Marketing | 11 min read

5 Mistakes to Avoid BEFORE Launching a B2B Ecommerce Site

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Contributed by Brian Beck of Enceiba

It should be no secret to anyone that B2B buyer behaviors have dramatically changed, particularly in the wake of the Covid-19 pandemic. Consider, for example, that more than 75 percent of both buyers and sellers now say they prefer digital and remote human interaction to face-to-face buying processes.

In fact, Gartner predicts that almost 80 percent of all B2B transactions will take place online by 2025. There is just no going back at this point. 

But for B2B sellers playing catchup, it is essential to make sure you are taking the right approach and not just rushing to market with a half-baked solution. Launching a successful B2B Ecommerce operation takes more than just throwing up a website and hoping buyers start using it. Ecommerce is a significant, transformative investment, and mistakes can be extremely costly. And, as the old adage goes, “Failing to plan is planning to fail.” 

In my experience, there are five mistakes that I see B2B firms making over and over. This isn’t about technology, it is more about process and business strategy. We talked about this a bit on Building Materials Marketing Unboxed. Now, let’s take a closer look at each of these common errors. 


Mistake #1: Failing to gain leadership alignment and support

In my book, “Billion Dollar B2B Ecommerce”, (yes, a shameless plug), I talk about a concept I call the leadership imperative. It is the title of Chapter 2, and, simply put, this principle states that your Ecommerce efforts will fail if the leadership in your organization is not 100 percent behind digital transformation. This can cost enormous loss of time and competitive advantage, and also peoples’ jobs. 

As I mentioned earlier, Ecommerce isn’t just about setting up a website. It is about making sure every part of the organization is connected and aligned to deliver an Ecommerce experience that meets—or exceeds—customer expectations for online shopping. The truth is that Amazon has generally shaped what most buyers expect from an Ecommerce site (yes, even in B2B). 

Achieving a comparable experience is only possible when leadership fully embraces Ecommerce. Why? Because it requires people to change how they do their jobs – across many functions in the organization (fulfillment, inventory management, supply chain, finance, IT, and more!)  Change is uncomfortable.  Change requires leadership. 

To provide just one example, many B2B companies sell in bulk. But Ecommerce orders tend to be smaller and need to be shipped more quickly than larger, high quantity orders. In the warehouse, this may require a new picking system, a new packing line, changes in warehouse operations or set up, new shipping processes, and even new carriers. It requires people to think differently about the speed in which they process orders.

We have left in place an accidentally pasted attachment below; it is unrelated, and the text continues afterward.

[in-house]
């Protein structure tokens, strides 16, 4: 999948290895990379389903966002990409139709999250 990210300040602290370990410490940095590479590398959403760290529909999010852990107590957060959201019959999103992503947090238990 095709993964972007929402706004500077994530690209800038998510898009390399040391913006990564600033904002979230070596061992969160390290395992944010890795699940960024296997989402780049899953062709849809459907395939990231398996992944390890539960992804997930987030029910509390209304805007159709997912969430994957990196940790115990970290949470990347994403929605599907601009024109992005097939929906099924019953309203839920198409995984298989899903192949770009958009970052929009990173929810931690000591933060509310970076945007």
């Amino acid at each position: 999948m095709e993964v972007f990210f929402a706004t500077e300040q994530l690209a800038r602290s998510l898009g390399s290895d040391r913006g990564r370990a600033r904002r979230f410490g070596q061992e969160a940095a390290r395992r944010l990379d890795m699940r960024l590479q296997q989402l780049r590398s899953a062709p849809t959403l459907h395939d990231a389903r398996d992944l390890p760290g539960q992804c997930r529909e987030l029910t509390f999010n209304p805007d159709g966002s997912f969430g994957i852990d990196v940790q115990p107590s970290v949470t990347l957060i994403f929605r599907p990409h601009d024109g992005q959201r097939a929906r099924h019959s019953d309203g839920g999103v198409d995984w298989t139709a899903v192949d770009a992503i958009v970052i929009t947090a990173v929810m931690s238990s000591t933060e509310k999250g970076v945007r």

Without leadership driving from the top, these changes – which are already extremely difficult – will be impossible.


Mistake #2: Thinking of Ecommerce as an IT project or just as a sales support function

Too often, I see B2B firms relegating the entire responsibility of Ecommerce to their IT department, or just seeing it as an online catalogue to be used by their sales staff or a small portion of their customer base that the sales team doesn’t have time to service. Both of these approaches are, simply put, wrong. 

A successful Ecommerce site requires a broad set of functionalities, and by putting it solely in the hands of IT, you will likely miss a lot of key functionalities needed. This is not a critique of the IT function.  However, left to their own devices, IT tends to develop the system in a silo, without customer and business strategy input.  This in turn can lead to a fast and efficient Ecommerce system that customers do not use because it doesn’t meet their needs.  A cross-functional effort led by business units in collaboration with IT is critical for success.  And the customer must be at the center of the effort. 

The most successful deployments I’ve seen have cross-functional steering committees—marketing, sales, finance, IT, etc., complete with representation across the business at the senior level. Think about it this way: Should your CIO to be in charge of sales? Of course not! 


Mistake #3: Failing to align the sales team

One area that often feels threatened or rankled by Ecommerce initiatives are sales departments. It makes sense, given concerns about being replaced. Even more than revenue diversion, sales teams can feel threatened by the perceived loss of the physical relationship with the customer.  But perception is greater than reality, and the sales team becomes Ecommerce’s greatest cheerleader as they realize the considerable benefits it can bring to them.  The key is to get the sales team involved early.  If you fail to align this department with digital initiatives, they can undermine Ecommerce efforts.